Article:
Transcribed from History of Wyandotte County Kansas and its people ed. and comp. by Perl W. Morgan. Chicago, The Lewis publishing company, 1911. 2 v. front., illus., plates, ports., fold. map. 28 cm. [Vol. 2 contains biographical data. Paged continuously.] p. 513-514 transcribed by Rebecca, student from USD 508, Baxter Springs Middle School, Baxter Springs, Kansas, on September 12, 2000.


Jacob B. Hipple

JACOB B. HIPPLE. - As editor and publisher of the Armourdale Press, a weekly paper issued at Armourdale, one of the important suburban districts now included in Kansas City, Kansas, Mr. Hipple has gained prestige as one of the able and popular representatives of the newspaper fraternity in this section of the state, and during the long years of his identification with journalistic enterprises in Wyandotte county he has made his paper an excellent vehicle for the furtherance of the best interests of the community as well as an exponent of the best civic ideals and policies. His experience in connection with the practical affairs of life has been varied and interesting and he is a man of broad mental ken and positive views. His sterling character and genial personality have gained to him unqualified esteem in the county that has represented his home for more than a score of years, and he is well entitled to recognition in this history of Wyandotte county and its people.

A scion of stanch German ancestry in the agnatic line and of Ger man and English on the maternal side, Jacob Baker Hipple claims the old Keystone state of the Union as the place of his nativity. He was born in Lancaster county, Pennsylvania, on the 3rd of February, 1857, and is a son of Jacob and Hannah (Baker) Hipple, of whose three children he is now the only survivor. The parents were both born and reared in Pennsylvania and the respective families were founded in America in the Colonial era of our national history. Jacob Hipple was a skilled mechanic, and for many years he sturdily plied his trades of blacksmith and wagonmaker, a man of industrious habits, independent views and impregnable integrity of character. Both he and his noble wife continued to reside in Pennsylvania until their death and they left the gracious heritage of goodly lives and kindly deeds.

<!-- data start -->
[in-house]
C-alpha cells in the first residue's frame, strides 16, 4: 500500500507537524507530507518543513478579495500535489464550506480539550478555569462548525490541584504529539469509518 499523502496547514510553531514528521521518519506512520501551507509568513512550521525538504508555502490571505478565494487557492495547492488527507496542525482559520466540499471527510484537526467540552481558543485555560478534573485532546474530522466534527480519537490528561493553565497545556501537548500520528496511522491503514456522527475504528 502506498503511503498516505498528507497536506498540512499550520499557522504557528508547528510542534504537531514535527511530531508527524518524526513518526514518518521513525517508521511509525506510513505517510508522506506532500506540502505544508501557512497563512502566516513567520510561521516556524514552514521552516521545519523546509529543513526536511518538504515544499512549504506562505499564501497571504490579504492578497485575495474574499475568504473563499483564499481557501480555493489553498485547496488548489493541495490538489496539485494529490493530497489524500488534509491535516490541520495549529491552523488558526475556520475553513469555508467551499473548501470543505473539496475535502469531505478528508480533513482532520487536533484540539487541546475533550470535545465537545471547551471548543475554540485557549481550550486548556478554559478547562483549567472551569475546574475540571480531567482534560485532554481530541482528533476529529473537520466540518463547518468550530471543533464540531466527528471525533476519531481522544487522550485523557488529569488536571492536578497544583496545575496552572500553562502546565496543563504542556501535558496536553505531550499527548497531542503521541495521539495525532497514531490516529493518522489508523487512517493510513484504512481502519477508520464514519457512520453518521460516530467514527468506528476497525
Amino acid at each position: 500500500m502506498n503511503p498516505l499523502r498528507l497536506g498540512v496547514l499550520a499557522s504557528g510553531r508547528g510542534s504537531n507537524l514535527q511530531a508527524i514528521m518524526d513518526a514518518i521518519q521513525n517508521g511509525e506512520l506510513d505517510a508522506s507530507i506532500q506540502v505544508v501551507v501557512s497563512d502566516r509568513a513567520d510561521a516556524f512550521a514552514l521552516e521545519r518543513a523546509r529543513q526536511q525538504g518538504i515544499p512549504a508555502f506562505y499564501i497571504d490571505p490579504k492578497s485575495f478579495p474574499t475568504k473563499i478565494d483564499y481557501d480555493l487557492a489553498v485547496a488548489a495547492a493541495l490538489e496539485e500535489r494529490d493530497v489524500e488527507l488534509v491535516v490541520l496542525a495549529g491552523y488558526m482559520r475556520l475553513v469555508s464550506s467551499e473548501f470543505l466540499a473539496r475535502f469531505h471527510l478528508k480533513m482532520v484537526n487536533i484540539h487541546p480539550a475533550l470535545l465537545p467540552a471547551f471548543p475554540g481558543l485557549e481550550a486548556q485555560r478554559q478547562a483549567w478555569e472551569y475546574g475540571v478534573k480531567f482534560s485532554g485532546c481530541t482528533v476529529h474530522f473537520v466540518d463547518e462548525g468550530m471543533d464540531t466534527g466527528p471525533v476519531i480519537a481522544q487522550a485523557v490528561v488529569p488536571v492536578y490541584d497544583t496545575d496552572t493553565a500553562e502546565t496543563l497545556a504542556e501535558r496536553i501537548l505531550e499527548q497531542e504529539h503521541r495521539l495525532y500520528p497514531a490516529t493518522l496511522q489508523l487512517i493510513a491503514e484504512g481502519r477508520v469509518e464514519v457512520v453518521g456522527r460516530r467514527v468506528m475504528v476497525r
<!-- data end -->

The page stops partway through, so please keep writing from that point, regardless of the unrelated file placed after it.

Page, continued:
Jacob B. Hipple was reared to maturity in his native county and in addition to the advantages afforded in the public schools he availed himself of those of the Pennsylvania State Normal School at Millersville where he gained a discipline that well equipped him for pedagogic endeavors. He began teaching in the country schools of his native county when he was twenty years of age, and he continued successfully in this line of work in Pennsylvania for seven years. His closing services were those of principal of the Pennsylvania State Soldiers' Orphan School, at Mount Joy, and after retiring from this position he became managing editor of the Lancaster Examiner and Express, in the county of his nativity. He retained this incumbency about four years and then removed to Manheim, Pennsylvania, where he founded the Manheim Sun, of which he was editor and publisher for one year, after which he located in Lebanon, that state, as special correspondent of the Philadelphia Daily Press.

In 1889 Mr. Hipple came to Kansas and established his business in Armourdale, one of the leading industrial centers of Wyandotte county and now an integral part of Kansas City, this county. Here he has since been continuously and effectively identified with newspaper work, and he has been the owner, editor and publisher of the Armourdale Press for twenty odd years. He was the founder of this paper and has kept the same up to a high standard in all departments, with a well equipped and essential modern office. The paper is issued on Friday of each week and is a four column quarto, clean in letter, press and especially effective in the presentation of local news and the exploiting of home interests. The paper is independent in politics, though its editor and publisher is a stanch supporter of the generic principles and policies of the Republican party. He has never been imbued with office seeking proclivities and the only public office he has held is that of which he has recently become incumbent, deputy collector of internal revenue for this district. He is a member of the Armourdale lodge of Free and Accepted Masons and as a citizen he is broad minded, loyal and progressive.

At Mount Joy, Pennsylvania, in the year 1887, Mr. Hipple was united in marriage to Miss Laura Leib, who was born and reared in that town, and they have two daughters, Maude and Corinne.



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